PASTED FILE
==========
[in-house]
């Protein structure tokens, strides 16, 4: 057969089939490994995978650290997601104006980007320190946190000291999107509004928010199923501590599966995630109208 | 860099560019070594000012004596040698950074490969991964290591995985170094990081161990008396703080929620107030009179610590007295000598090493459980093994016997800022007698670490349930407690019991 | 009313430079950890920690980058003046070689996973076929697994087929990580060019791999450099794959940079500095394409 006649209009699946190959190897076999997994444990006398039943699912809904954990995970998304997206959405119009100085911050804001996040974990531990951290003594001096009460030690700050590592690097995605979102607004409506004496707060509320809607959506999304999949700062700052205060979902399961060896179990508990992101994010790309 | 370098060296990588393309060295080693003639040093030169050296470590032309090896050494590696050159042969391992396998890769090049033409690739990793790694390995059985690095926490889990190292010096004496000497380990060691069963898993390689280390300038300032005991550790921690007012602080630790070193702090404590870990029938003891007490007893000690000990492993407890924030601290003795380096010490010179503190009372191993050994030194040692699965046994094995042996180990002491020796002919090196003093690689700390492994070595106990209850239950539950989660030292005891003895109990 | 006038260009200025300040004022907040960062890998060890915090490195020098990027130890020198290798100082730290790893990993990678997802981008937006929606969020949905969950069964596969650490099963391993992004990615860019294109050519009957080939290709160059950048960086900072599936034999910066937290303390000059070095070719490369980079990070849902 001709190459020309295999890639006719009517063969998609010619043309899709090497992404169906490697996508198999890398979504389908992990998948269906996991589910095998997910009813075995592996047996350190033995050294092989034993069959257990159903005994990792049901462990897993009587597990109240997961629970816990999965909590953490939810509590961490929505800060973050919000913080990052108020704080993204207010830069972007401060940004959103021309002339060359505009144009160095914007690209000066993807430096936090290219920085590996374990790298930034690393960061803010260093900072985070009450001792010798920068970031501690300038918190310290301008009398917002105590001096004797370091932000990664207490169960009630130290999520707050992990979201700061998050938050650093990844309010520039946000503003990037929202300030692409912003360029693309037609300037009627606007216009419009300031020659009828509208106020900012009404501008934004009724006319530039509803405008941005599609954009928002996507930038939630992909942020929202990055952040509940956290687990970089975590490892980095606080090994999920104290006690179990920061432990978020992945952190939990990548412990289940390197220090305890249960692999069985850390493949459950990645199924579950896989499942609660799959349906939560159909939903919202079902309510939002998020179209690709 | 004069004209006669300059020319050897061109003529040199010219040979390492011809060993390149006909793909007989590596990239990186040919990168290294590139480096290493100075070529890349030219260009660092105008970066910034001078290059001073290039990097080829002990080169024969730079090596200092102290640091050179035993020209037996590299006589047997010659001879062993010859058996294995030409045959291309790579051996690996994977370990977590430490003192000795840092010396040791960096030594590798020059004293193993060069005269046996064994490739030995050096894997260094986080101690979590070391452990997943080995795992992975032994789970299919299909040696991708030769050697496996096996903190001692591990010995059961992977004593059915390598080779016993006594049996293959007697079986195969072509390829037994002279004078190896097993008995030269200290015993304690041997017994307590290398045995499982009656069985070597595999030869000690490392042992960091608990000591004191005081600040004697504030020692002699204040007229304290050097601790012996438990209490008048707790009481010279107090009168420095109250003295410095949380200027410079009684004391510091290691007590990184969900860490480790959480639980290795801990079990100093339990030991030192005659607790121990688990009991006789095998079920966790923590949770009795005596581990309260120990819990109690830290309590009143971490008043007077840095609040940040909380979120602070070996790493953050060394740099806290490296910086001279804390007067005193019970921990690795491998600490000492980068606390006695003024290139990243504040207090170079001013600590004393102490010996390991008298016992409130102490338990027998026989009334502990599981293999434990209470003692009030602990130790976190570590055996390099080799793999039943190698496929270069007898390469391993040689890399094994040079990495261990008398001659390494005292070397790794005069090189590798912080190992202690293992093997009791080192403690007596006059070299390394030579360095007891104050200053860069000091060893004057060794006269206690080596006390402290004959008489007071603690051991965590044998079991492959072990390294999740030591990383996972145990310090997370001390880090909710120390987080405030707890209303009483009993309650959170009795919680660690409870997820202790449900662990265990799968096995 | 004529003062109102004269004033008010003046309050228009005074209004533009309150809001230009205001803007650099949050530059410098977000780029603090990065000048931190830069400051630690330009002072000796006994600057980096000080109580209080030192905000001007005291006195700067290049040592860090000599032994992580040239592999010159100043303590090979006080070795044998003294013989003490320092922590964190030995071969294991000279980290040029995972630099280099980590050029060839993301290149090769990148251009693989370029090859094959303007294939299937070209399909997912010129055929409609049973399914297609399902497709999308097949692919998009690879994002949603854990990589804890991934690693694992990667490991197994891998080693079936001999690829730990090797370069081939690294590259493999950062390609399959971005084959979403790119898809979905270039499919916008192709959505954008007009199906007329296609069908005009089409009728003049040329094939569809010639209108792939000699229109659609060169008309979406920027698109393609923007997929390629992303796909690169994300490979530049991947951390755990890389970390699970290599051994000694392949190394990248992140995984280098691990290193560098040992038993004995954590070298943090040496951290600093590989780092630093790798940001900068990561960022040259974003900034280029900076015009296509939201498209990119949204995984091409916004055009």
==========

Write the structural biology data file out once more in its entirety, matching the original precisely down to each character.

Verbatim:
[in-house]
């Protein structure tokens, strides 16, 4: 057969089939490994995978650290997601104006980007320190946190000291999107509004928010199923501590599966995630109208 | 860099560019070594000012004596040698950074490969991964290591995985170094990081161990008396703080929620107030009179610590007295000598090493459980093994016997800022007698670490349930407690019991 | 009313430079950890920690980058003046070689996973076929697994087929990580060019791999450099794959940079500095394409 006649209009699946190959190897076999997994444990006398039943699912809904954990995970998304997206959405119009100085911050804001996040974990531990951290003594001096009460030690700050590592690097995605979102607004409506004496707060509320809607959506999304999949700062700052205060979902399961060896179990508990992101994010790309 | 370098060296990588393309060295080693003639040093030169050296470590032309090896050494590696050159042969391992396998890769090049033409690739990793790694390995059985690095926490889990190292010096004496000497380990060691069963898993390689280390300038300032005991550790921690007012602080630790070193702090404590870990029938003891007490007893000690000990492993407890924030601290003795380096010490010179503190009372191993050994030194040692699965046994094995042996180990002491020796002919090196003093690689700390492994070595106990209850239950539950989660030292005891003895109990 | 006038260009200025300040004022907040960062890998060890915090490195020098990027130890020198290798100082730290790893990993990678997802981008937006929606969020949905969950069964596969650490099963391993992004990615860019294109050519009957080939290709160059950048960086900072599936034999910066937290303390000059070095070719490369980079990070849902 001709190459020309295999890639006719009517063969998609010619043309899709090497992404169906490697996508198999890398979504389908992990998948269906996991589910095998997910009813075995592996047996350190033995050294092989034993069959257990159903005994990792049901462990897993009587597990109240997961629970816990999965909590953490939810509590961490929505800060973050919000913080990052108020704080993204207010830069972007401060940004959103021309002339060359505009144009160095914007690209000066993807430096936090290219920085590996374990790298930034690393960061803010260093900072985070009450001792010798920068970031501690300038918190310290301008009398917002105590001096004797370091932000990664207490169960009630130290999520707050992990979201700061998050938050650093990844309010520039946000503003990037929202300030692409912003360029693309037609300037009627606007216009419009300031020659009828509208106020900012009404501008934004009724006319530039509803405008941005599609954009928002996507930038939630992909942020929202990055952040509940956290687990970089975590490892980095606080090994999920104290006690179990920061432990978020992945952190939990990548412990289940390197220090305890249960692999069985850390493949459950990645199924579950896989499942609660799959349906939560159909939903919202079902309510939002998020179209690709 | 004069004209006669300059020319050897061109003529040199010219040979390492011809060993390149006909793909007989590596990239990186040919990168290294590139480096290493100075070529890349030219260009660092105008970066910034001078290059001073290039990097080829002990080169024969730079090596200092102290640091050179035993020209037996590299006589047997010659001879062993010859058996294995030409045959291309790579051996690996994977370990977590430490003192000795840092010396040791960096030594590798020059004293193993060069005269046996064994490739030995050096894997260094986080101690979590070391452990997943080995795992992975032994789970299919299909040696991708030769050697496996096996903190001692591990010995059961992977004593059915390598080779016993006594049996293959007697079986195969072509390829037994002279004078190896097993008995030269200290015993304690041997017994307590290398045995499982009656069985070597595999030869000690490392042992960091608990000591004191005081600040004697504030020692002699204040007229304290050097601790012996438990209490008048707790009481010279107090009168420095109250003295410095949380200027410079009684004391510091290691007590990184969900860490480790959480639980290795801990079990100093339990030991030192005659607790121990688990009991006789095998079920966790923590949770009795005596581990309260120990819990109690830290309590009143971490008043007077840095609040940040909380979120602070070996790493953050060394740099806290490296910086001279804390007067005193019970921990690795491998600490000492980068606390006695003024290139990243504040207090170079001013600590004393102490010996390991008298016992409130102490338990027998026989009334502990599981293999434990209470003692009030602990130790976190570590055996390099080799793999039943190698496929270069007898390469391993040689890399094994040079990495261990008398001659390494005292070397790794005069090189590798912080190992202690293992093997009791080192403690007596006059070299390394030579360095007891104050200053860069000091060893004057060794006269206690080596006390402290004959008489007071603690051991965590044998079991492959072990390294999740030591990383996972145990310090997370001390880090909710120390987080405030707890209303009483009993309650959170009795919680660690409870997820202790449900662990265990799968096995 | 004529003062109102004269004033008010003046309050228009005074209004533009309150809001230009205001803007650099949050530059410098977000780029603090990065000048931190830069400051630690330009002072000796006994600057980096000080109580209080030192905000001007005291006195700067290049040592860090000599032994992580040239592999010159100043303590090979006080070795044998003294013989003490320092922590964190030995071969294991000279980290040029995972630099280099980590050029060839993301290149090769990148251009693989370029090859094959303007294939299937070209399909997912010129055929409609049973399914297609399902497709999308097949692919998009690879994002949603854990990589804890991934690693694992990667490991197994891998080693079936001999690829730990090797370069081939690294590259493999950062390609399959971005084959979403790119898809979905270039499919916008192709959505954008007009199906007329296609069908005009089409009728003049040329094939569809010639209108792939000699229109659609060169008309979406920027698109393609923007997929390629992303796909690169994300490979530049991947951390755990890389970390699970290599051994000694392949190394990248992140995984280098691990290193560098040992038993004995954590070298943090040496951290600093590989780092630093790798940001900068990561960022040259974003900034280029900076015009296509939201498209990119949204995984091409916004055009």